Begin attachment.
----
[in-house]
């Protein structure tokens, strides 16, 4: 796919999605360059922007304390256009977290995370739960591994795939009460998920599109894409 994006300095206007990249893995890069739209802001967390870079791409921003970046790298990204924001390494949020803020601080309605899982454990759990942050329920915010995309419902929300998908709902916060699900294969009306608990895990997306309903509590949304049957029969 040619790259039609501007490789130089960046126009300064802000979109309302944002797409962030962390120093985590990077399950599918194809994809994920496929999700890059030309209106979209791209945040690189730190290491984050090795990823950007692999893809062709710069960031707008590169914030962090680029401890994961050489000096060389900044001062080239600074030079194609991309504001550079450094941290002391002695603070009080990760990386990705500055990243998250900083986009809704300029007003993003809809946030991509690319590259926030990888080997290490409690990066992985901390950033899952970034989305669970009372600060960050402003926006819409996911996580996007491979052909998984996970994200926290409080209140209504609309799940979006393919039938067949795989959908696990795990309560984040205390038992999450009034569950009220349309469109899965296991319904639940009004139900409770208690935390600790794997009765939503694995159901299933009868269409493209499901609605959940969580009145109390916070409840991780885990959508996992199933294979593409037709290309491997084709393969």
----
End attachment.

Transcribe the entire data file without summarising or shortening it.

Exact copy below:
[in-house]
């Protein structure tokens, strides 16, 4: 796919999605360059922007304390256009977290995370739960591994795939009460998920599109894409 994006300095206007990249893995890069739209802001967390870079791409921003970046790298990204924001390494949020803020601080309605899982454990759990942050329920915010995309419902929300998908709902916060699900294969009306608990895990997306309903509590949304049957029969 040619790259039609501007490789130089960046126009300064802000979109309302944002797409962030962390120093985590990077399950599918194809994809994920496929999700890059030309209106979209791209945040690189730190290491984050090795990823950007692999893809062709710069960031707008590169914030962090680029401890994961050489000096060389900044001062080239600074030079194609991309504001550079450094941290002391002695603070009080990760990386990705500055990243998250900083986009809704300029007003993003809809946030991509690319590259926030990888080997290490409690990066992985901390950033899952970034989305669970009372600060960050402003926006819409996911996580996007491979052909998984996970994200926290409080209140209504609309799940979006393919039938067949795989959908696990795990309560984040205390038992999450009034569950009220349309469109899965296991319904639940009004139900409770208690935390600790794997009765939503694995159901299933009868269409493209499901609605959940969580009145109390916070409840991780885990959508996992199933294979593409037709290309491997084709393969």